During those years, countries located in the US area of influence adopted its National Security Doctrine to ensure regimes unconditionally aligned with US interests. In the framework of the Cold War between the United States and the Soviet Union, Latin America’s armed forces assumed functions and perceptions dominated by the dogmas, norms, behaviors, systems, procedures, thoughts and ideas that militarily and politically underpinned the anti-Communist struggle and the hemispheric fight against guerrilla movements.

For Guatemala, this meant total militarization, boosting the intelligence apparatus and training programs for security force members. There is no doubt that these were key factors in the configuration of the systematic policy of human rights violations and the implementation of criminal operations. The witness Colonel Clever Alberto Pino Benamú discussed this situation, explaining to this court how armies all over Latin America, including Guatemala, operated in the framework of the National Security Doctrine. This was especially true of their intelligence apparatus and command structures. In the opinion of this military expert, the National Security Doctrine called for the use of violence to win the war. Hence, military officers assumed the leading role in state affairs.

This doctrine became not merely a foreign policy but also a domestic policy in each Latin American country. Colonel Pino Benamú explained how the United States encouraged Latin American armies to wage a merciless counterinsurgency fight, empowering their intelligence apparatuses, providing improved equipment, training and education to their military officers, and encouraging civic action strategies—psychological warfare—and the concept of the enemy within.

It is especially important to note that critical thinking was not a part of the education in this doctrine, applied by Latin America’s armies just as the United States had designed it. In Guatemala’s specific case, as Héctor Gramajo testified, the National Security Doctrine meant control of the population. The goal was to defeat not only the armed insurgency but also any person who could be described as a guerrilla sympathizer or ‘internal enemy.’ The counterinsurgency power derived from the National Security Doctrine subjugated the communities, associations and institutions that should act as guarantors of human rights and freedoms. The current weakness of democratic institutions derives, to a large extent, from this submission to military power.

The enemy within:
The concept that explains the crime

The concept of the ‘enemy within’ or ‘internal enemy’ is an inherent part of the National Security Doctrine and counter-insurgency power, and was applied in all countries in this hemisphere. As Pino Benamú testified, it was enough to be a social science researcher, a university student or teacher, middle class and to use certain phrases thought of as Communist to be considered an enemy within. And according to the National Security Doctrine and counterinsurgency power, any opponent or even person unaligned with the regime’s dictates automatically became such an ‘enemy,’ a non-citizen, a being supposedly conspiring against the state and threatening its security. Myrna Mack was considered an internal enemy. In her academic work, she took the concept of social research to a new level, as she integrated her studies into the intense context of the times. Her work went beyond the kind of simple reports that are guided only by considerations of scientific rigor. She also tried to discover the human face of the conflict.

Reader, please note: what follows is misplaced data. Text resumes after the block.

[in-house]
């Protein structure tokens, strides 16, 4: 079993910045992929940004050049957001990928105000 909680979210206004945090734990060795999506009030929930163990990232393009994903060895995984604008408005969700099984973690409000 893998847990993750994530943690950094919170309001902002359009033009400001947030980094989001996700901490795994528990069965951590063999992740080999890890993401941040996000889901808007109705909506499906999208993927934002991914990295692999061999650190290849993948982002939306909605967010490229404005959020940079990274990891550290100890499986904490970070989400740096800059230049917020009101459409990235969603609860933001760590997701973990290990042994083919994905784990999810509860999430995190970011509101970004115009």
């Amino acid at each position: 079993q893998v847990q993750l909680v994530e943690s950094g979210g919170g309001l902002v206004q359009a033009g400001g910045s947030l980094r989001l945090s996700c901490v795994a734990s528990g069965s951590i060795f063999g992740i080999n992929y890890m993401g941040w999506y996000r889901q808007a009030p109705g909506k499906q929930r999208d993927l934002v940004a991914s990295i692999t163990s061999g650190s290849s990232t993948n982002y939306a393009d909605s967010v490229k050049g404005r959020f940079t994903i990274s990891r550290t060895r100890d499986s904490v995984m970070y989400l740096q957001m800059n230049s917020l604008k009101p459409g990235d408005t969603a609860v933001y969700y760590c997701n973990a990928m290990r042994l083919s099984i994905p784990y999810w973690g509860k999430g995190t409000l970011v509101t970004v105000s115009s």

Now, in 2002, talk of demilitarization does not necessarily bring with it a death sentence. Even so, when social researchers touch on similar issues, academic freedom is often in danger, at risk of being violated. In 1990, such talk should not have meant death either. Nevertheless, the documentary proof and various witness’ testimonies presented before this honorable court indicate with full clarity that the preeminence of the National Security Doctrine and the counterinsurgency strategies at that time meant that carrying out a study like Myrna’s made one an enemy within. And, according to the war manuals, that enemy must be annihilated, as confirmed by the testimonies of witnesses Katherine Doyle and Pino Benamú.
Myrna was considered an enemy within because her work touched a sensitive chord in counterinsurgency policy and brought the human drama of the displaced people into the public light. Although she was not associated with the actions taken by the displaced communities, the army blamed her for their public appearance and their denunciations. The Communities in Resistance spoke out about the situation of internal displacement, demanding their rights and denouncing the terror that was closing in around them.

Thus, the special intelligence operation that culminated in my sister’s assassination responded not only to the impact that her research could have on counterinsurgency and national security, but also responded to a supposed link between Myrna and the actions being taken by the Communities in Resistance. Since Myrna’s work revealed how the army and its various structures promoted criminal behavior, social control and psychological warfare against the uprooted populations, conditions were created for a special intelligence operation to be mounted against her.